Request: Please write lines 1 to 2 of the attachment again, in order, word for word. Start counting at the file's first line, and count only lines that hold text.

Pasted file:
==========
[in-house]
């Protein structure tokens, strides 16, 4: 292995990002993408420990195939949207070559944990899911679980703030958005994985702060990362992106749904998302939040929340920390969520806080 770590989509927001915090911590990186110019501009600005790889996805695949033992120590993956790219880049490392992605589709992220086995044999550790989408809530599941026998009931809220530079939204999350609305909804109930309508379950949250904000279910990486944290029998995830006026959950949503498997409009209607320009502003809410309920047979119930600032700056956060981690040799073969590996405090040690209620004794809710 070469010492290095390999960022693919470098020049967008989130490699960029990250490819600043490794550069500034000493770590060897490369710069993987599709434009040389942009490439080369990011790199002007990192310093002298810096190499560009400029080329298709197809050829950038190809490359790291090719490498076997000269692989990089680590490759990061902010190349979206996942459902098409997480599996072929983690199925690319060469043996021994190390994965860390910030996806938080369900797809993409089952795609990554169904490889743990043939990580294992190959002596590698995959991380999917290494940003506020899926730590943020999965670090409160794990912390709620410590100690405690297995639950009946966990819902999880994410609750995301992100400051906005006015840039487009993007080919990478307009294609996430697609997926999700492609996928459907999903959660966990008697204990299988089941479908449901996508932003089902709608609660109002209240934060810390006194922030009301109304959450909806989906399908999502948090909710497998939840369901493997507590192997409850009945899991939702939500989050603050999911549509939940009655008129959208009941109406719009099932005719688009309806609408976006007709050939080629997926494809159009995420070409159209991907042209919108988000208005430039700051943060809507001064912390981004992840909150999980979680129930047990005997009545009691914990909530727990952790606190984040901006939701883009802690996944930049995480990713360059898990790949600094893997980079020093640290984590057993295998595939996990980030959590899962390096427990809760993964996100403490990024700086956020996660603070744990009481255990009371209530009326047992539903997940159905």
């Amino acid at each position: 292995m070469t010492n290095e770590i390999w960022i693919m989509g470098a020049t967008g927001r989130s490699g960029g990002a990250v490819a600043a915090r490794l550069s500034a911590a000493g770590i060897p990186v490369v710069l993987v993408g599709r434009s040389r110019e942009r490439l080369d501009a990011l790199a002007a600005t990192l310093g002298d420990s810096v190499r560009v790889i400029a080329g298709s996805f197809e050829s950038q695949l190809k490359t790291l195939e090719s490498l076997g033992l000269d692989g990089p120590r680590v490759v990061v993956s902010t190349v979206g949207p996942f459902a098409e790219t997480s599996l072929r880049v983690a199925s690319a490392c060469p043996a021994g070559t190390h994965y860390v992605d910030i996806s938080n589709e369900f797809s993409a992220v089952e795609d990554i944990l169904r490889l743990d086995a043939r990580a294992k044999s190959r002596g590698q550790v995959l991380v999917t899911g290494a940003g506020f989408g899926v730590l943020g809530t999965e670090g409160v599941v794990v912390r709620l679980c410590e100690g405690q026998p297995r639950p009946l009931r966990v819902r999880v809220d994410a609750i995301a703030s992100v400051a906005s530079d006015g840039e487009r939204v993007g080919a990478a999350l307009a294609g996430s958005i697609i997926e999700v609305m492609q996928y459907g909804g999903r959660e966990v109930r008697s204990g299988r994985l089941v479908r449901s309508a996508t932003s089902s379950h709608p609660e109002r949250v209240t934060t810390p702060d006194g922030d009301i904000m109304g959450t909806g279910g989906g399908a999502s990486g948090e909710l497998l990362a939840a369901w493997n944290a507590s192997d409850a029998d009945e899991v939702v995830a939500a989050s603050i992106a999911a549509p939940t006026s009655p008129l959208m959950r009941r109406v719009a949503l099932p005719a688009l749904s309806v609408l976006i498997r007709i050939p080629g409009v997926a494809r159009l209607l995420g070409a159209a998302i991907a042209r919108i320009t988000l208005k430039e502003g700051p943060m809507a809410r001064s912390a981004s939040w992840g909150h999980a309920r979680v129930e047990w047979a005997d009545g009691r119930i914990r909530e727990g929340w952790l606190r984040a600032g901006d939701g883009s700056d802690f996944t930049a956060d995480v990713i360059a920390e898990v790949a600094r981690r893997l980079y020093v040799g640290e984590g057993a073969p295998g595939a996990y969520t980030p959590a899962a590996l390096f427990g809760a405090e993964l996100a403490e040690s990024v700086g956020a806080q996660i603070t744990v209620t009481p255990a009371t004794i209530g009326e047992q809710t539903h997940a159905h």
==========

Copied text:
[in-house]
């Protein structure tokens, strides 16, 4: 292995990002993408420990195939949207070559944990899911679980703030958005994985702060990362992106749904998302939040929340920390969520806080 770590989509927001915090911590990186110019501009600005790889996805695949033992120590993956790219880049490392992605589709992220086995044999550790989408809530599941026998009931809220530079939204999350609305909804109930309508379950949250904000279910990486944290029998995830006026959950949503498997409009209607320009502003809410309920047979119930600032700056956060981690040799073969590996405090040690209620004794809710 070469010492290095390999960022693919470098020049967008989130490699960029990250490819600043490794550069500034000493770590060897490369710069993987599709434009040389942009490439080369990011790199002007990192310093002298810096190499560009400029080329298709197809050829950038190809490359790291090719490498076997000269692989990089680590490759990061902010190349979206996942459902098409997480599996072929983690199925690319060469043996021994190390994965860390910030996806938080369900797809993409089952795609990554169904490889743990043939990580294992190959002596590698995959991380999917290494940003506020899926730590943020999965670090409160794990912390709620410590100690405690297995639950009946966990819902999880994410609750995301992100400051906005006015840039487009993007080919990478307009294609996430697609997926999700492609996928459907999903959660966990008697204990299988089941479908449901996508932003089902709608609660109002209240934060810390006194922030009301109304959450909806989906399908999502948090909710497998939840369901493997507590192997409850009945899991939702939500989050603050999911549509939940009655008129959208009941109406719009099932005719688009309806609408976006007709050939080629997926494809159009995420070409159209991907042209919108988000208005430039700051943060809507001064912390981004992840909150999980979680129930047990005997009545009691914990909530727990952790606190984040901006939701883009802690996944930049995480990713360059898990790949600094893997980079020093640290984590057993295998595939996990980030959590899962390096427990809760993964996100403490990024700086956020996660603070744990009481255990009371209530009326047992539903997940159905």